Hibernian Football Club is one of Scotland’s most famous football teams. They are an Edinburgh team, formed way back in 1875; the only other club in the Scottish capital is Hearts, or Heart of Midlothian to give them their full name. From about half way through the middle of the 19th century many Irish people made for Scotland in an effort to make a better life for themselves and their families following the Irish potato famine, not surprisingly a number of those Irish immigrants made their way to Edinburgh.
Large parts of Britain in those days were dominated by the church; Britain was a very religious place back in the 19th century, so it can’t come as much of a shock to learn that the clergy had a hand in the formation of Hibernian Football Club. Understandably the church also helped those Irish immigrants to settle in the city, making quite a concerted effort. Many of the Irish immigrants, the majority of whom had settled in the Cowgate area of the city, had joined the Catholic Young Men’s Society.
To cut quite a long story short, during the August of 1875 Hibernian FC were formed after a meeting was arranged to discuss the possibility of forming a football club. The first team manager of Hibernian F.C. was Edward Hannon, the local Catholic Priest, its first ever team captain would be Michael Whelahan. It was a very successful undertaking and highly influential, the Irish communities in Dundee and Glasgow followed a similar path to form their own football clubs, namely Dundee United and Glasgow Celtic.
Interestingly, there was another club in Edinburgh, St Bernard’s. They were formed a year before Hibernian in 1874 at roughly the same time that Hearts were formed. St Bernard’s were originally called The Third Edinburgh Rifle Volunteers, sharing a home venue The Meadows with Hibernian and Hearts. Sadly, St Bernard’s went out of business in 1943. Hibernian played its first match at The Meadows on Christmas Day 1875.
It was a condition that all players who took to the field for Hibernian FC had to be members of the aforementioned Catholic Young Men’s Society, many people think Glasgow Rangers were the first sectarian Scottish football club, but no, that was Hibernian. Hibernian suffered a little through mismanagement in those early years to some extent. The club missed out on being founder members of the Scottish Football League in 1890 purely down to the fact that they missed the meeting. This meant that for Hibernian there would be no Scottish League football, something enjoyed by many other Scottish clubs. This gave rise to many problems for the Edinburgh club, on top of those problems the lease on the ground they called home from 1880 to 1891, Hibernian Park, was about to come to an end. They had experienced some good times there which included winning the Scottish Cup in 1887. The same year they played what was billed as “The Association Football Championship of The World Decider”. It was played against Preston North End, Hibernian winning the match despite Preston being the favourites of many. So late in the 19th century Hibernian found themselves effectively homeless, the consequence being they went out of business and the players moving on to other clubs.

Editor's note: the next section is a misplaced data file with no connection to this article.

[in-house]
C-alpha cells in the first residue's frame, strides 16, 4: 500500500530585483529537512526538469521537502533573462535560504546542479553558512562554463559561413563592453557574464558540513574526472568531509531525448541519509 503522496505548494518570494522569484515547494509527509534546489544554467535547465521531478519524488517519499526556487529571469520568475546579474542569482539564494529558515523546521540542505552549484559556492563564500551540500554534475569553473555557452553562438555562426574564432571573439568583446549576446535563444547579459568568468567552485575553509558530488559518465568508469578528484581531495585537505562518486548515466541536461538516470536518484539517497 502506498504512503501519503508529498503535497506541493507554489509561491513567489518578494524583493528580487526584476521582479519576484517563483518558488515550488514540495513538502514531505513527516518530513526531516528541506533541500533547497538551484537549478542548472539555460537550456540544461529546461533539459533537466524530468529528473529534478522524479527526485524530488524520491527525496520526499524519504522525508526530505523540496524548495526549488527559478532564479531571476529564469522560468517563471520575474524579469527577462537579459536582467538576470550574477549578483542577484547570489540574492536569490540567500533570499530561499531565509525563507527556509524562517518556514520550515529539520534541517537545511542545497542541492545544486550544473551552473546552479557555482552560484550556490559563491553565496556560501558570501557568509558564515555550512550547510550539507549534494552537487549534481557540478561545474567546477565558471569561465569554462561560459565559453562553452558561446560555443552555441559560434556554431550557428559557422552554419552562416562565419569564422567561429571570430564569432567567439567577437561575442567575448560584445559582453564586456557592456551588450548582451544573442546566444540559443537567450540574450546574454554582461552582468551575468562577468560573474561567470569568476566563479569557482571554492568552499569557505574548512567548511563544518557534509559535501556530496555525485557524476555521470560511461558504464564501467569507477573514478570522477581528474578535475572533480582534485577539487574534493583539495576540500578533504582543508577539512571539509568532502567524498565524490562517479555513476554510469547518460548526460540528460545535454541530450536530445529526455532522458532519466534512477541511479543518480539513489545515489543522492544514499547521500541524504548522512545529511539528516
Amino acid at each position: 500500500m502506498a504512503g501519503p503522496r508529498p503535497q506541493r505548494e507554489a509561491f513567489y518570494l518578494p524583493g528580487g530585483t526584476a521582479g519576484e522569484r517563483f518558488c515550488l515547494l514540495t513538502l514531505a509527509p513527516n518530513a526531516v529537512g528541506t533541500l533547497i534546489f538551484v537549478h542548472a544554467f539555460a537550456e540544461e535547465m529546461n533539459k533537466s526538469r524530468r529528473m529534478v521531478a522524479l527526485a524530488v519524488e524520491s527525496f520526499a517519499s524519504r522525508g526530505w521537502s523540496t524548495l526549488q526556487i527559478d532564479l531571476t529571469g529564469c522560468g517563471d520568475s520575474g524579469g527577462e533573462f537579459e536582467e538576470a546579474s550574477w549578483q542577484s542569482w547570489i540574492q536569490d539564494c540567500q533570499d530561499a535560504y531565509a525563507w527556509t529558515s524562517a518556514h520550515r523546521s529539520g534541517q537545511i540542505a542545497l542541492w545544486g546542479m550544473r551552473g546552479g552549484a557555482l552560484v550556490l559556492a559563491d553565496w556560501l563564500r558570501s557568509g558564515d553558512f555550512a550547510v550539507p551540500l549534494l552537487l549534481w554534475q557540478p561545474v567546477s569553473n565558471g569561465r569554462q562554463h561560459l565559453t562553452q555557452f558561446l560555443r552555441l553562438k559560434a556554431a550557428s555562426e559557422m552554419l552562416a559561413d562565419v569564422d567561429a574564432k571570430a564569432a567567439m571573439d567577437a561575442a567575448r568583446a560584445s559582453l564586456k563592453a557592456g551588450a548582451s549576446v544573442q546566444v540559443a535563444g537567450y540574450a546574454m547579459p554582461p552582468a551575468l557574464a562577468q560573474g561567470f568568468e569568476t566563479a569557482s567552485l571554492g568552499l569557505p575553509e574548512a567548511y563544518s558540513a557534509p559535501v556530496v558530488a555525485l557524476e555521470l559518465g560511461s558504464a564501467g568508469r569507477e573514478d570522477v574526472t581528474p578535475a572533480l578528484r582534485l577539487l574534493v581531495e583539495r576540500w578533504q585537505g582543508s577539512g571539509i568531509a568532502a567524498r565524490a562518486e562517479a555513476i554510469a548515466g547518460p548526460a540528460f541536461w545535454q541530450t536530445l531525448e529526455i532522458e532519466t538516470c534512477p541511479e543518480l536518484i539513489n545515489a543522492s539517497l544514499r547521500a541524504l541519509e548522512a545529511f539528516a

Happily though the club picked itself up and dusted itself down and reformed about a year later with fresh purpose, whilst they were doing this they managed to acquire a new lease, this time at a place by the name of Easter Road in the Leith area of Edinburgh and there they would stay, for years it’s been known to Hibernian fans as “The Holy Ground”. Hibernian played their first game at Easter Road in 1893. Hibernian were at last admitted to the Scottish League in the same year although they had to win the Second Division title twice.
They did well in their first season in the Scottish top flight, finishing third in the league. The same season they reached the final of the Scottish Cup where they played neighbours Hearts, unfortunately for Hibernian they were beaten 3 – 1. As the years went on the Glasgow clubs Celtic and Rangers began to establish their stranglehold on Scottish club football and Hibernian took a back seat, only reaching three Scottish Cup finals, losing all three. It got worse in 1931 when they suffered relegation from the Scottish top flight for the very first time, happily though they soon won promotion back to the Scottish top flight.